2005-05-29

Searching Spotlight/Google/Dictionary.app from Java text components

In 10.4, NSTextView menus gained "Search in Spotlight", "Search in Google", and "Look Up in Dictionary". Three different ways of searching outside of the text itself for stuff relating to the selection. Today, I added equivalent items to the menu of PTextArea, the Java/Swing replacement for JTextArea that Phil Norman started, and that we're still working on.

I don't like the way Swing does menus. In my experience, it's more convenient to have a component ask a set of menu item providers whether they have any menu items, at the time the popup trigger is actuated. One of the great things about this scheme is that it's trivial to have, as with NSTextView, a set of default items (such as "Cut", "Copy", and "Paste"), a set of items corresponding to a misspelling at the cursor (the guesses, "Ignore Spelling", and "Learn Spelling), and a set of items that appear if there's a non-empty selection ("Search in Spotlight", "Search in Google", and "Look Up in Dictionary").

We have a class in salma-hayek called EPopupMenu that takes care of this, and also makes sure you're using AWT menus on Mac OS and Swing menus everywhere else. (Swing's menus look terribly unrealistic on Mac OS, and Linux's AWT menus are Motif, which is like a bad flashback to the early 1990s.) PTextArea uses EPopupMenu, so all we need to do is register a new provider that checks for a non-empty selection, and write a few new actions.

The Search in Google action is trivial. BrowserLauncher is from Eric J. Albert's sourceforge project of the same name, slightly modified to use /usr/bin/sensible-browser (I kid you not!) instead of the antiquated netscape.

private class SearchInGoogleAction extends AbstractAction {
public SearchInGoogleAction() {
super("Search in Google");
}

public void actionPerformed(ActionEvent e) {
try {
String encodedSelection =
StringUtilities.urlEncode(textArea.getSelectedText().trim());
BrowserLauncher.openURL("http://www.google.com/search?q=" +
encodedSelection + "&ie=UTF-8&oe=UTF-8");
} catch (Exception ex) {
Log.warn("Exception launching browser", ex);
}
}
}

The Look Up in Dictionary action is also pretty simple, though there are a couple of gotchas:

private class LookUpInDictionaryAction extends AbstractAction {
public LookUpInDictionaryAction() {
super("Look Up in Dictionary");
setEnabled(GuiUtilities.isMacOs());
}

public void actionPerformed(ActionEvent e) {
try {
// We need to rewrite spaces as "%20" for them to find their
// way to Dictionary.app unmolested. The usual url-encoded
// form ("+") doesn't work, for some reason.
String encodedSelection =
textArea.getSelectedText().trim().replaceAll("\\s+", "%20");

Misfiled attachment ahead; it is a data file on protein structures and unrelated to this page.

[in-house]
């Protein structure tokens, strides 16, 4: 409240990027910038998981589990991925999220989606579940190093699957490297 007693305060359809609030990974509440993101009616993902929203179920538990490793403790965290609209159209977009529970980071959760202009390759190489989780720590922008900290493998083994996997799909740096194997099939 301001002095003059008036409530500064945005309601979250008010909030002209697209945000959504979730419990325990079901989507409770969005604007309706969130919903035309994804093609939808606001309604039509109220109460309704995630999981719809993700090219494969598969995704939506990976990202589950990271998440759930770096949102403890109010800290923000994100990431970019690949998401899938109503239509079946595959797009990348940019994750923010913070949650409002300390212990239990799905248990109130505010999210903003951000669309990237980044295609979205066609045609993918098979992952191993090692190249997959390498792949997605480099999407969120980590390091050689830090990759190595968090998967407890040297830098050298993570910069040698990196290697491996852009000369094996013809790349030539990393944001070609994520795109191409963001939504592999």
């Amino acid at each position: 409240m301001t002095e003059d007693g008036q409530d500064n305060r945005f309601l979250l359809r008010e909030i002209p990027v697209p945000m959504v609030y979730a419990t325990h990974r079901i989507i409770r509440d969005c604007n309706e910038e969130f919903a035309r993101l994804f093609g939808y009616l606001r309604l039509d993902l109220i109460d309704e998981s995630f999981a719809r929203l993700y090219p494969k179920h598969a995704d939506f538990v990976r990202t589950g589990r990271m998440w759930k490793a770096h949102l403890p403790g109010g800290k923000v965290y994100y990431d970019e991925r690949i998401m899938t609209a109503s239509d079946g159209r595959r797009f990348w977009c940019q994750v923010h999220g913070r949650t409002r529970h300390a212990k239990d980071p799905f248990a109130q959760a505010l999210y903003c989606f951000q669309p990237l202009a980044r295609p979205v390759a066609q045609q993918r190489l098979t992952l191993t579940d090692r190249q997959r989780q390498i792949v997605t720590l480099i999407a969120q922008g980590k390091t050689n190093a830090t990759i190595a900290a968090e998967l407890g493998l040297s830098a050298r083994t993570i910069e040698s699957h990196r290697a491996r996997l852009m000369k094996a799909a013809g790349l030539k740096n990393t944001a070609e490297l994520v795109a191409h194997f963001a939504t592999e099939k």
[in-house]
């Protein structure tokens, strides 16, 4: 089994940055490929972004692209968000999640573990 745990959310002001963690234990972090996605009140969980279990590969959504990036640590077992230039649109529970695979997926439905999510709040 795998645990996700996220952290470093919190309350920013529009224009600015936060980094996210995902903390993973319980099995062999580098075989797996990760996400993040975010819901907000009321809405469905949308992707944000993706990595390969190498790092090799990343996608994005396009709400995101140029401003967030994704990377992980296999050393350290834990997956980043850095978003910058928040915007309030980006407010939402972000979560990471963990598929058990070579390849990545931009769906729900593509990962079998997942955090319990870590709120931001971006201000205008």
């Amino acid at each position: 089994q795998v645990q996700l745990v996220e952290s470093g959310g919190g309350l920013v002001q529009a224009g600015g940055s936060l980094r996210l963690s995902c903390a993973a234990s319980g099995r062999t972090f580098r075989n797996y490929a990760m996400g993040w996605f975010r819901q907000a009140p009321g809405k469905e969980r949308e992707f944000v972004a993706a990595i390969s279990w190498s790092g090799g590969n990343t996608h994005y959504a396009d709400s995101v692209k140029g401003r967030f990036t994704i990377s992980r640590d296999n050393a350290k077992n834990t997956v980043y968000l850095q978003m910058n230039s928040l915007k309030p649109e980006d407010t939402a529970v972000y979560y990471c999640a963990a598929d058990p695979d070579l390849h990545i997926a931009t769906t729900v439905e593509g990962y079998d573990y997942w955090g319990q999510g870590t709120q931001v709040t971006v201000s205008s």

// In Mac OS 10.4.1, a dict: URI that causes Dictionary.app to
// start doesn't actually cause the definition to be shown, so
// we need to ask twice. If we knew the dictionary was already
// open, we could avoid the flicker. But we may as well wait
// for Apple to fix the underlying problem.
BrowserLauncher.openURL("dict:///");
BrowserLauncher.openURL("dict:///" + encodedSelection);
} catch (Exception ex) {
Log.warn("Exception launching browser", ex);
}
}
}

I was interested to find while testing this that the equivalent NSTextView menu item doesn't work outside of Safari. I don't know if it's just my machine, but I can't get it to work in Dictionary, Mail, or Text Edit.

The Search in Spotlight action is a bit trickier, though. I had to write a little Objective-C++ program to do the hard part of calling NSPerformService:

#include <Cocoa/Cocoa.h>
#include <iostream>

void doService(const std::string& service, const std::string& text) {
NSPasteboard* pb = [NSPasteboard pasteboardWithUniqueName];
[pb declareTypes:[NSArray arrayWithObject:NSStringPboardType]
owner:nil];
[pb setString:[NSString stringWithUTF8String:text.c_str()]
forType:NSStringPboardType];

NSString* serviceString = [NSString stringWithUTF8String:service.c_str()];
BOOL success = NSPerformService(serviceString, pb);
if (success == NO) {
NSLog(@"NSPerformService failed.");
exit(1);
}
}

static void usage(std::ostream& os, const std::string& name) {
os << "Usage: " << name << " <service> <text>" << std::endl;
os << "Examples:" << std::endl;
os << " " << name << " Spotlight blackberry" << std::endl;
os << " " << name << " 'Mail/Send To' root@localhost" << std::endl;
}

int main(int argCount, char* args[]) {
if (--argCount != 2) {
usage(std::cerr, args[0]);
exit(1);
}

NSAutoreleasePool* pool = [[NSAutoreleasePool alloc] init];
[NSApplication sharedApplication];
doService(args[1], args[2]);
[pool release];
return 0;
}

So there you have it: anything NSTextView can do, your Java application can do better. Better in that you can offer some of the functionality on other platforms, and better in that Search in Google works even if your application isn't called Safari!

As usual, the latest version of all this stuff is in salma-hayek, along with the PTextArea I mentioned.